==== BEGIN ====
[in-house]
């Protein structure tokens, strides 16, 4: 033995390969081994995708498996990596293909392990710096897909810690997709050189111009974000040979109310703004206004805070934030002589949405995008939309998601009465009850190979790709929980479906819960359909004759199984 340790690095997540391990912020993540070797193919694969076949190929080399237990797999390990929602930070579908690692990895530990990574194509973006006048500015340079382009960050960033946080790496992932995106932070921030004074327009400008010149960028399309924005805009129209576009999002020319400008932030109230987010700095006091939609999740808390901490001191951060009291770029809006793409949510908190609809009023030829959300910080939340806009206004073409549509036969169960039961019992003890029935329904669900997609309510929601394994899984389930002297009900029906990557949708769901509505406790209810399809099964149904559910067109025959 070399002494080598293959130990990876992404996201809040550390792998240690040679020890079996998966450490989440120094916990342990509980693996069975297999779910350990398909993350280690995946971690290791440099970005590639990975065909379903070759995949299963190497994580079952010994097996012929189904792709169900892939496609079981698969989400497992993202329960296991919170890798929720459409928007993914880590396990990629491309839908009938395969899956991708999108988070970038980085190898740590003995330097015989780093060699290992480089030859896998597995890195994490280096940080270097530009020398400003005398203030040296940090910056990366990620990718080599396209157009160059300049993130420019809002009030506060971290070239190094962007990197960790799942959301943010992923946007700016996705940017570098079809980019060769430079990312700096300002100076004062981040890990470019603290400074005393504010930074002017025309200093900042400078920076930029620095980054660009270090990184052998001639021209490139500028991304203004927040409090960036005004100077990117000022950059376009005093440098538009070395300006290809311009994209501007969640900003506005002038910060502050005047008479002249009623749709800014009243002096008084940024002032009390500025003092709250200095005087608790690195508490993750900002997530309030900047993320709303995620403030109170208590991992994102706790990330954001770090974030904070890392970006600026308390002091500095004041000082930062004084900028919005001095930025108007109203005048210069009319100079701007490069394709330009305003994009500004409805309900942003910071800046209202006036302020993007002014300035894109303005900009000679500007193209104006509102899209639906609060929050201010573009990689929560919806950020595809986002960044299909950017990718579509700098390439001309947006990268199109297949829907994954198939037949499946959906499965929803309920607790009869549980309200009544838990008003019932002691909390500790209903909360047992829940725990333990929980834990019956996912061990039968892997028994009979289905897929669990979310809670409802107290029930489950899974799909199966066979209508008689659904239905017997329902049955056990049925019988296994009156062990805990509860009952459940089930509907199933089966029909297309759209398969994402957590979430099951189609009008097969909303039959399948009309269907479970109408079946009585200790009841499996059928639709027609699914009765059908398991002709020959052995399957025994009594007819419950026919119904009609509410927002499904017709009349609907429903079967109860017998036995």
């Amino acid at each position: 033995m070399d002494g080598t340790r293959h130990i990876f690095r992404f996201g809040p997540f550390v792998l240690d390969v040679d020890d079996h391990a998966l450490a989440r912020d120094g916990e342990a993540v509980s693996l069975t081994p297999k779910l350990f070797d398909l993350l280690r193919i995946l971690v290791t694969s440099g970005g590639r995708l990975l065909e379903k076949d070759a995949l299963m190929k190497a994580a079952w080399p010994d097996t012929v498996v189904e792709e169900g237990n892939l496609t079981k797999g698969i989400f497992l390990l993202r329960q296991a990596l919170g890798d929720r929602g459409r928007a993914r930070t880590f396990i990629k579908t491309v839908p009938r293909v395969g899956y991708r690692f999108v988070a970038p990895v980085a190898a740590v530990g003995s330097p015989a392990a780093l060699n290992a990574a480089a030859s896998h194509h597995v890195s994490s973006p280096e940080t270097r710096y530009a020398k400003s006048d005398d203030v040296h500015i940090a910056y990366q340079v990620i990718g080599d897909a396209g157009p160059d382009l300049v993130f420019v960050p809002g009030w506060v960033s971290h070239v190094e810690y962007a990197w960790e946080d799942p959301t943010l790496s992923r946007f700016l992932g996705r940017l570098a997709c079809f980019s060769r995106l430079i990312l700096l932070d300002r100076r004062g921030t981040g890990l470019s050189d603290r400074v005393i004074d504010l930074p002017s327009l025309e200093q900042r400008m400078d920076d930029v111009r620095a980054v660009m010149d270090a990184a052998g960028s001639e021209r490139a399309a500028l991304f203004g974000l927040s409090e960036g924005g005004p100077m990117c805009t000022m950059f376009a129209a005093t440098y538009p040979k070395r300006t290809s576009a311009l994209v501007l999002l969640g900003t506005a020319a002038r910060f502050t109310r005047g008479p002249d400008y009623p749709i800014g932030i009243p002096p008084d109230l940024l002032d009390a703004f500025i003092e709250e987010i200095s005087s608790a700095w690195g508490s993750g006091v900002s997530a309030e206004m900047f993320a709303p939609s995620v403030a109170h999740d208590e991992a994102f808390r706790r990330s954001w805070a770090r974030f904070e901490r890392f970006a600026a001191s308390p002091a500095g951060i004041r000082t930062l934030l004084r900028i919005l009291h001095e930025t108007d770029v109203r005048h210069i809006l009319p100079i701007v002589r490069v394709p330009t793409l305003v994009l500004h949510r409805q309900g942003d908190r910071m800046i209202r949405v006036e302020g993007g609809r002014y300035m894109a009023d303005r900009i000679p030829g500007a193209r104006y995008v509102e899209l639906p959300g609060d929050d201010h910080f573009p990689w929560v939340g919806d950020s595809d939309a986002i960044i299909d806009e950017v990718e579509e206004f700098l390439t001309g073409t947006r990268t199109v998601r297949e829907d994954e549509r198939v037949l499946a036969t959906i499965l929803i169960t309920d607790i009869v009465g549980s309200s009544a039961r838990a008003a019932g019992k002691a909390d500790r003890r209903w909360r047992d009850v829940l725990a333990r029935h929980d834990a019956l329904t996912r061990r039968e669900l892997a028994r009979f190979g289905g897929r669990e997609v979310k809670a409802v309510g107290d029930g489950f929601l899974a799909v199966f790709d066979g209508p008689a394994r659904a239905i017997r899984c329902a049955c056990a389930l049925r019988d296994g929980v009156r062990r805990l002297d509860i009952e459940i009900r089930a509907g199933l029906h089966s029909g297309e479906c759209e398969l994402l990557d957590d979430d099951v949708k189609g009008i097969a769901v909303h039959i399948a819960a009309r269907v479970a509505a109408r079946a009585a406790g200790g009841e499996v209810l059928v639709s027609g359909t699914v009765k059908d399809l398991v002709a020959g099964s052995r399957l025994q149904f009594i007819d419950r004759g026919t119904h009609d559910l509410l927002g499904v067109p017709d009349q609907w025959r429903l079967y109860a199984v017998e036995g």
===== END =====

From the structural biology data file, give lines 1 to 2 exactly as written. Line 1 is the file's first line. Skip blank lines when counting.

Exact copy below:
[in-house]
């Protein structure tokens, strides 16, 4: 033995390969081994995708498996990596293909392990710096897909810690997709050189111009974000040979109310703004206004805070934030002589949405995008939309998601009465009850190979790709929980479906819960359909004759199984 340790690095997540391990912020993540070797193919694969076949190929080399237990797999390990929602930070579908690692990895530990990574194509973006006048500015340079382009960050960033946080790496992932995106932070921030004074327009400008010149960028399309924005805009129209576009999002020319400008932030109230987010700095006091939609999740808390901490001191951060009291770029809006793409949510908190609809009023030829959300910080939340806009206004073409549509036969169960039961019992003890029935329904669900997609309510929601394994899984389930002297009900029906990557949708769901509505406790209810399809099964149904559910067109025959 070399002494080598293959130990990876992404996201809040550390792998240690040679020890079996998966450490989440120094916990342990509980693996069975297999779910350990398909993350280690995946971690290791440099970005590639990975065909379903070759995949299963190497994580079952010994097996012929189904792709169900892939496609079981698969989400497992993202329960296991919170890798929720459409928007993914880590396990990629491309839908009938395969899956991708999108988070970038980085190898740590003995330097015989780093060699290992480089030859896998597995890195994490280096940080270097530009020398400003005398203030040296940090910056990366990620990718080599396209157009160059300049993130420019809002009030506060971290070239190094962007990197960790799942959301943010992923946007700016996705940017570098079809980019060769430079990312700096300002100076004062981040890990470019603290400074005393504010930074002017025309200093900042400078920076930029620095980054660009270090990184052998001639021209490139500028991304203004927040409090960036005004100077990117000022950059376009005093440098538009070395300006290809311009994209501007969640900003506005002038910060502050005047008479002249009623749709800014009243002096008084940024002032009390500025003092709250200095005087608790690195508490993750900002997530309030900047993320709303995620403030109170208590991992994102706790990330954001770090974030904070890392970006600026308390002091500095004041000082930062004084900028919005001095930025108007109203005048210069009319100079701007490069394709330009305003994009500004409805309900942003910071800046209202006036302020993007002014300035894109303005900009000679500007193209104006509102899209639906609060929050201010573009990689929560919806950020595809986002960044299909950017990718579509700098390439001309947006990268199109297949829907994954198939037949499946959906499965929803309920607790009869549980309200009544838990008003019932002691909390500790209903909360047992829940725990333990929980834990019956996912061990039968892997028994009979289905897929669990979310809670409802107290029930489950899974799909199966066979209508008689659904239905017997329902049955056990049925019988296994009156062990805990509860009952459940089930509907199933089966029909297309759209398969994402957590979430099951189609009008097969909303039959399948009309269907479970109408079946009585200790009841499996059928639709027609699914009765059908398991002709020959052995399957025994009594007819419950026919119904009609509410927002499904017709009349609907429903079967109860017998036995």